I spent February 2001 working out of The Economist’s San Francisco office, and while I was there I recorded an interview with Moira Gunn which aired on her NPR show, Tech Nation. The main subject of the interview was The Neptune File, but Moira also asked me to explain the common strand that links my first two books together, and extends into my forthcoming third book. I talk much too fast and ramble, as usual, but all in all it’s a pretty decent summary of what I’m trying to say in my books about the modern-day lessons we can learn from the history of science and technology. The interview aired on March 27th; click here to listen to it. (Streaming RealAudio format, 30 minutes.)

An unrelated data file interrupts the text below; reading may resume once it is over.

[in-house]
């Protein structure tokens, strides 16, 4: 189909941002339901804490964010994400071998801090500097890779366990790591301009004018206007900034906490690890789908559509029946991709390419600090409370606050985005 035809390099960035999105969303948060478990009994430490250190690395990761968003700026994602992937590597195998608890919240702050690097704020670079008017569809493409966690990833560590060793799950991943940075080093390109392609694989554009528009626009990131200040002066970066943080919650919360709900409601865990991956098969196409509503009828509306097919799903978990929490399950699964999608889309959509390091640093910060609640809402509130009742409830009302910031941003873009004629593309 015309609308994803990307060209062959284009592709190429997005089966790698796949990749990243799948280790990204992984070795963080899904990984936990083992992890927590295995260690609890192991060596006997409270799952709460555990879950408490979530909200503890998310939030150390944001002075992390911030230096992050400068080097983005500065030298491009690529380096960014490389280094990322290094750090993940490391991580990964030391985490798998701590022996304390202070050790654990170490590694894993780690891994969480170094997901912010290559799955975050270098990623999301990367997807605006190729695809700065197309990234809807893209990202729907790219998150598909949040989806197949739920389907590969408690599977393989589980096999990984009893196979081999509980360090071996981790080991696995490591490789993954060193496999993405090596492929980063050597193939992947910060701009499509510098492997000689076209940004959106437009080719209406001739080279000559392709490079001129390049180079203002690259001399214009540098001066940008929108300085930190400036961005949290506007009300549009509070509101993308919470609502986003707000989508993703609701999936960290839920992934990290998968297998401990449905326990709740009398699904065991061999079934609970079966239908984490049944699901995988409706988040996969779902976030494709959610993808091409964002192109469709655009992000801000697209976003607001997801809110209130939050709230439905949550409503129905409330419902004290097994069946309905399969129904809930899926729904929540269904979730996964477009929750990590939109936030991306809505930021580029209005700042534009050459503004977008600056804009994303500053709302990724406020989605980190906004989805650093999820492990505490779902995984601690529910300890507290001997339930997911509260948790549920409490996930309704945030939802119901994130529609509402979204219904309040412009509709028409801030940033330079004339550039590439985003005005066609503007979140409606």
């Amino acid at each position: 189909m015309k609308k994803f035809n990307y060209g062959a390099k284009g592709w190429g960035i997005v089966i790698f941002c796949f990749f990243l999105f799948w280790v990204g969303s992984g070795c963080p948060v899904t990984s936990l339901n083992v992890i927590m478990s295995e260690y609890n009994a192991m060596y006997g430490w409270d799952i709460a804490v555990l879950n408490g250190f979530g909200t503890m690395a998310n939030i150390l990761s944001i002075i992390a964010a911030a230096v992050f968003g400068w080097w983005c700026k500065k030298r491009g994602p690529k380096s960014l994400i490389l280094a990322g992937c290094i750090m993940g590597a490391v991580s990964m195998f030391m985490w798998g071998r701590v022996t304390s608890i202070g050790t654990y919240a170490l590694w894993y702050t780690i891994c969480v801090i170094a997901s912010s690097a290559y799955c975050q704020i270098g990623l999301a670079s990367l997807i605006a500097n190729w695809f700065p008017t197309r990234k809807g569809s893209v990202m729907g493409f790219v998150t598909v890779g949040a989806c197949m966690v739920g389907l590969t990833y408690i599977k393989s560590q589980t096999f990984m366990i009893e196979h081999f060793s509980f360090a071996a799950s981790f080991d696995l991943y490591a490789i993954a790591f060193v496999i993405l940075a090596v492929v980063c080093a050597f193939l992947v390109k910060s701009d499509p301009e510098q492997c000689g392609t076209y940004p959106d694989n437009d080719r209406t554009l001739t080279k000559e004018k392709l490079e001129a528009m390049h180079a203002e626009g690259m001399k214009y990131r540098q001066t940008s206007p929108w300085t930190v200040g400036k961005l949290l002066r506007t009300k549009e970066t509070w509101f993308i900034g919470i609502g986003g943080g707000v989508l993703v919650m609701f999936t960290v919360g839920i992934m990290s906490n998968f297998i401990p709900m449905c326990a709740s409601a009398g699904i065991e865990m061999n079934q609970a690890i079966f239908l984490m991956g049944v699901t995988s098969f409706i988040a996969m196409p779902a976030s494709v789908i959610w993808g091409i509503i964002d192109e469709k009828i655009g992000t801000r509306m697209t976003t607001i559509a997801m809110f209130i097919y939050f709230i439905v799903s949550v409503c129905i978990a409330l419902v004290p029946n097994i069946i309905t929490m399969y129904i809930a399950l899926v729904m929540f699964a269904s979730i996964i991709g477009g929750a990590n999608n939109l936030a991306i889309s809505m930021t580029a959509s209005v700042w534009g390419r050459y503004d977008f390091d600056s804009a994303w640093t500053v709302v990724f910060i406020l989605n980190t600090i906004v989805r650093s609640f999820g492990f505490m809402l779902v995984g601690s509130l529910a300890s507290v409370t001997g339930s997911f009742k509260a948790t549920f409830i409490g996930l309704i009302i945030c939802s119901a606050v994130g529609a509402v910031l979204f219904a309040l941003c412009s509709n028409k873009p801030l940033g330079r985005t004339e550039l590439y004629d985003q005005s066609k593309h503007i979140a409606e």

My new book, The Neptune File, which links the 1846 discovery of Neptune with modern discoveries of extrasolar planets, is now available on both sides of the Atlantic. Unlike The Victorian Internet, which was a rag-bag of telegraph anecdotes, the Neptune book has more of a conventional quest narrative, with a hero, a sort-of-villain, what screenwriters call a story arc, and so forth. Arthur C. Clarke has declared the book “fascinating”, and New Scientist has already published a favourable review.